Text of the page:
The third installment of the Disney/Pixar’s Cars franchise will be available on DVD and Blu-ray on November 7th and to celebrate its release, we had a chance to talk to director Brian Fee and producer Kevin Rehar in the city that is the home of NASCAR, Charlotte, NC.
If you’ve been lucky enough to see the film before its home movie release, you’ll know that Cruz Ramirez is an important character in the film and for little girls.
How do you feel about Cruz and Cristela and that character and what she brought to the movie?
Kevin Rehar: “She’s so much fun to work with. She started off as a male character, you know, really early on in the process of this film. While we’re trying to evolve and enrich the story, we eventually realized that we’re missing an opportunity here. I mean, I have two girls at home and I go home every day, and we have a very heavily male-dominated movie – it’s a male dominated sport! And I wanted something for my daughters, o I wanted a character for them to look up to… to identify with because, my daughters, I would see them afraid to do something. If they thought they were gonna be bad at it, they just wouldn’t even try it…”
Brian Fee: “And in that, you know, it’s human nature, but it still breaks your heart as a parent. Everyone’s bad at everything at first… That’s just how it goes! I remember talking with my girls about playing a musical instrument, taking lessons, and I said ‘What about the guitar?’ And they said, ‘Guitar’s for boys’. And I just thought, ‘you’re too young to start assigning these labels.’ [Racing] is a male-dominated sport… everything that happens at home, it gets put in our back pockets and we come to work the next day, we start talking about story.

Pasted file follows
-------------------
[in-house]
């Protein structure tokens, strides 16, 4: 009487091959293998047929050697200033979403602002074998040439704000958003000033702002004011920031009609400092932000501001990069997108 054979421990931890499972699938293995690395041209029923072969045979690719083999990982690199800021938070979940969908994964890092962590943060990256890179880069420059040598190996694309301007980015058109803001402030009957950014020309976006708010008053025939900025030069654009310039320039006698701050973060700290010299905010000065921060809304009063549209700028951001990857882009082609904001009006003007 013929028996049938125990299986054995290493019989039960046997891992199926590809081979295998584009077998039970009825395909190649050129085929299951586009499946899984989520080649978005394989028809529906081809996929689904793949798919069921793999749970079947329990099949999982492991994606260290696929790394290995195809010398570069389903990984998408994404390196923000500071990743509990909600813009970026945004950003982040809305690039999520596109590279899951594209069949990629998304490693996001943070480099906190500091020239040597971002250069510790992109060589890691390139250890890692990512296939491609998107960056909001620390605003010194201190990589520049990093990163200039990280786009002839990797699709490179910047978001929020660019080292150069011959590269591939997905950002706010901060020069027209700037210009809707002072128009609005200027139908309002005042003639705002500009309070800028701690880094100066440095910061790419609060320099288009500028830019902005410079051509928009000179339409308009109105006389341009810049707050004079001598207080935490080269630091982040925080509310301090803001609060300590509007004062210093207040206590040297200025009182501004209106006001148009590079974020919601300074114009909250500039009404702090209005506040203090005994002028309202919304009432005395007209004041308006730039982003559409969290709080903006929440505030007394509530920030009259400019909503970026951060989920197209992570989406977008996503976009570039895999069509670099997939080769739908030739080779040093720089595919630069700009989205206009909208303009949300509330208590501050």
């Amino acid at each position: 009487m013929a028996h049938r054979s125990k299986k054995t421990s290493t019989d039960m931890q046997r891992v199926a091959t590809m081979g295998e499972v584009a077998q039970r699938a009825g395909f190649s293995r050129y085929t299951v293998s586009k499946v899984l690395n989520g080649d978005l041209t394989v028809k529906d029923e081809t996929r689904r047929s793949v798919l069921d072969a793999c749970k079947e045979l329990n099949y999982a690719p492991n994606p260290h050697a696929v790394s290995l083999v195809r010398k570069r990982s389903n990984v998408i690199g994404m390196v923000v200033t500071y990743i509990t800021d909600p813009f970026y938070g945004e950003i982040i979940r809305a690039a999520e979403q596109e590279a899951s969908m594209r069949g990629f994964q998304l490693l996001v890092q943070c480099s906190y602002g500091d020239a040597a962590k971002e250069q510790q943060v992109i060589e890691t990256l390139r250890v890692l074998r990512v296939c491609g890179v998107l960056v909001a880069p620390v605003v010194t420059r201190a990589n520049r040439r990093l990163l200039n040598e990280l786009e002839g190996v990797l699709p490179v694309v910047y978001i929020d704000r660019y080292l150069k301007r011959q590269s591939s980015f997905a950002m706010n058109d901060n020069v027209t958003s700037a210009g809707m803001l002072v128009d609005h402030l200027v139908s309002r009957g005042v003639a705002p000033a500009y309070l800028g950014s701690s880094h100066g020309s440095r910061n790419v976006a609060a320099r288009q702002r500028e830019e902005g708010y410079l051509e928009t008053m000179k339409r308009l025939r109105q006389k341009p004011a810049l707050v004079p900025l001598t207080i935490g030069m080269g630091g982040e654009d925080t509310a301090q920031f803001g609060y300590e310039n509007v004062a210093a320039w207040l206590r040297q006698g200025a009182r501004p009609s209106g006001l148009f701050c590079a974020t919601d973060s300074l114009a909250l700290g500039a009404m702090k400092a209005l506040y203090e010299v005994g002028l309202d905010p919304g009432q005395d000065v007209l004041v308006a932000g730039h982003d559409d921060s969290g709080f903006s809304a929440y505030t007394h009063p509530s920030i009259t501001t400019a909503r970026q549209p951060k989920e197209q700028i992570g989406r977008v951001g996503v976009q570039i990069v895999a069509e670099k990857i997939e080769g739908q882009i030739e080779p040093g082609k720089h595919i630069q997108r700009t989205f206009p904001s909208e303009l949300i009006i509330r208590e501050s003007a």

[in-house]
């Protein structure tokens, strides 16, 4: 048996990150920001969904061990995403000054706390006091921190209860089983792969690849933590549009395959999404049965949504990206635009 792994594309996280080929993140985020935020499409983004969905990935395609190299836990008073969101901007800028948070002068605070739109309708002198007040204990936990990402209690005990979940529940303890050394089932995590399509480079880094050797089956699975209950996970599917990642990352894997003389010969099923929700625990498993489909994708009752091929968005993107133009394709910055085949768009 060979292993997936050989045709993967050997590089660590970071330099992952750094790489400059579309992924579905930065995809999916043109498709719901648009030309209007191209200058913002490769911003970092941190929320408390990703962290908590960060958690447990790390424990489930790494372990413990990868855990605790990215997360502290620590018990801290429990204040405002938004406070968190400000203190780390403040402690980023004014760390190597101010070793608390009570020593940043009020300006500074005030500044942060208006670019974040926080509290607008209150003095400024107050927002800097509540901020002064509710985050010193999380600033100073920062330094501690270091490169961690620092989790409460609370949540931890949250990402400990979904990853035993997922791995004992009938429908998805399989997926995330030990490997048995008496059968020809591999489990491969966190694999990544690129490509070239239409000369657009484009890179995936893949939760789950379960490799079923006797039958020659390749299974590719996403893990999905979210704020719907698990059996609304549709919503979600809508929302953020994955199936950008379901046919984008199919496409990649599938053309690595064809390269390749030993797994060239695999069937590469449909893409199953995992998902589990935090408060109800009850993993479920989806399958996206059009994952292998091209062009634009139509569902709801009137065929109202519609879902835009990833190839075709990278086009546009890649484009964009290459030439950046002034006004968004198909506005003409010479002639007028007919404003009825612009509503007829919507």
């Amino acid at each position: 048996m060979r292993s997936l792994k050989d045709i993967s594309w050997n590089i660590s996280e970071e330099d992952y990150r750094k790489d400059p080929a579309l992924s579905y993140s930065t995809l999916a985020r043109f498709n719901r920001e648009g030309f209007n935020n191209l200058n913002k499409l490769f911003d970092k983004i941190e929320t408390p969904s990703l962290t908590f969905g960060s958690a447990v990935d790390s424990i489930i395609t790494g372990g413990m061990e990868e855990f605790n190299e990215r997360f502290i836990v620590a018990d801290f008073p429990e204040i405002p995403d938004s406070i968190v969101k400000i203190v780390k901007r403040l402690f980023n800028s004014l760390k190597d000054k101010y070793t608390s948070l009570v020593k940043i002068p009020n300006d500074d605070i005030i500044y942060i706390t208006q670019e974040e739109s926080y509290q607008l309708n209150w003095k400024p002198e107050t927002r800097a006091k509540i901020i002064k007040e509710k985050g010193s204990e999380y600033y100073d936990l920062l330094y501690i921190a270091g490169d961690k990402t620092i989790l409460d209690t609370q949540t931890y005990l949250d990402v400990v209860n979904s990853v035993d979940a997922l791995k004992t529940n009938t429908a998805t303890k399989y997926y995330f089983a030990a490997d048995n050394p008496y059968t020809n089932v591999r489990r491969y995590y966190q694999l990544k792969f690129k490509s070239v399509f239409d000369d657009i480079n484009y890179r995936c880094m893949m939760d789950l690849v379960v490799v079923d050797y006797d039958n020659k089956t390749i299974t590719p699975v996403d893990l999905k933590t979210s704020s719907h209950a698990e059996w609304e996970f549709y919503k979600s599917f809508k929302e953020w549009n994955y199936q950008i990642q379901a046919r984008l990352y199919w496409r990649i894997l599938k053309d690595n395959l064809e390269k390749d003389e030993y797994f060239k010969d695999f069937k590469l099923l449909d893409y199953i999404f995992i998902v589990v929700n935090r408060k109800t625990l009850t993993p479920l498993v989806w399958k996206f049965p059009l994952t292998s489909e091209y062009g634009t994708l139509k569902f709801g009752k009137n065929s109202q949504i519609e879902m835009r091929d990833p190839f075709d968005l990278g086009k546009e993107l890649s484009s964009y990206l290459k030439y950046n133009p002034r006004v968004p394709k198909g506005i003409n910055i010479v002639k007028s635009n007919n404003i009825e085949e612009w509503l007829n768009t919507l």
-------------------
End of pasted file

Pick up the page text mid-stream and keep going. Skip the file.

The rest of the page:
“Kiel Murray, one of our writers, has girls and he’s feeling the same thing. She was talking about her own experience where animation is also a male-dominated business! We’re trying to get more females interested in animation.”
How Cruise Ramirez got her name and why the character is important
KR: “We fell in love with the name Cruz Ramirez. One of the original writers came up with it, so we have the name Cruz Ramirez, which we found out was actually a male name.”
BF: “The name was held over from the male version of the character [who was latino]. That was helping, even back then, and it continued even with the final film, with the idea that Cruz is a character that does not feel like they belong.”
KR: “An outsider.”
BF: “In addition to being female in a male-dominated sport, you know, there are very few Latinos in racing. In the United States in NASCAR. You know, now we have Daniel Suárez, but…”
KR: “…You have one… representing everybody. You have Danny Suárez. You have Bubba Wallace who is African American, and you have Danica, who’s female. You know. Again, the sport’s changing, and NASCAR would love more female drivers… it’s just hard to attract ’em.”
BF: “We wanted everyone to feel like they can identify with Cruz, or rather through [her] gender. There are a million reasons why probably everybody in this room at some point in their life, if not all the time, feels like a little bit of an outsider, you know. So I think it’s, it’s pretty universal.”
What can you share with us in regards to actors and getting from them what you want us to see in the movie?
KR: “One of the things about the side characters, especially, is when we cast, [we] don’t have enough screen time to tell a back story. To, you know, flesh out a character. When Kerry Washington opens her mouth, you know she’s a smart statistician – you get it right away. Or Paul Dooley or even back in the day, George Carlin as Filmore. You get that he’s a hippy mini-van. So that’s one of the things that we try to do in the casting part of it.”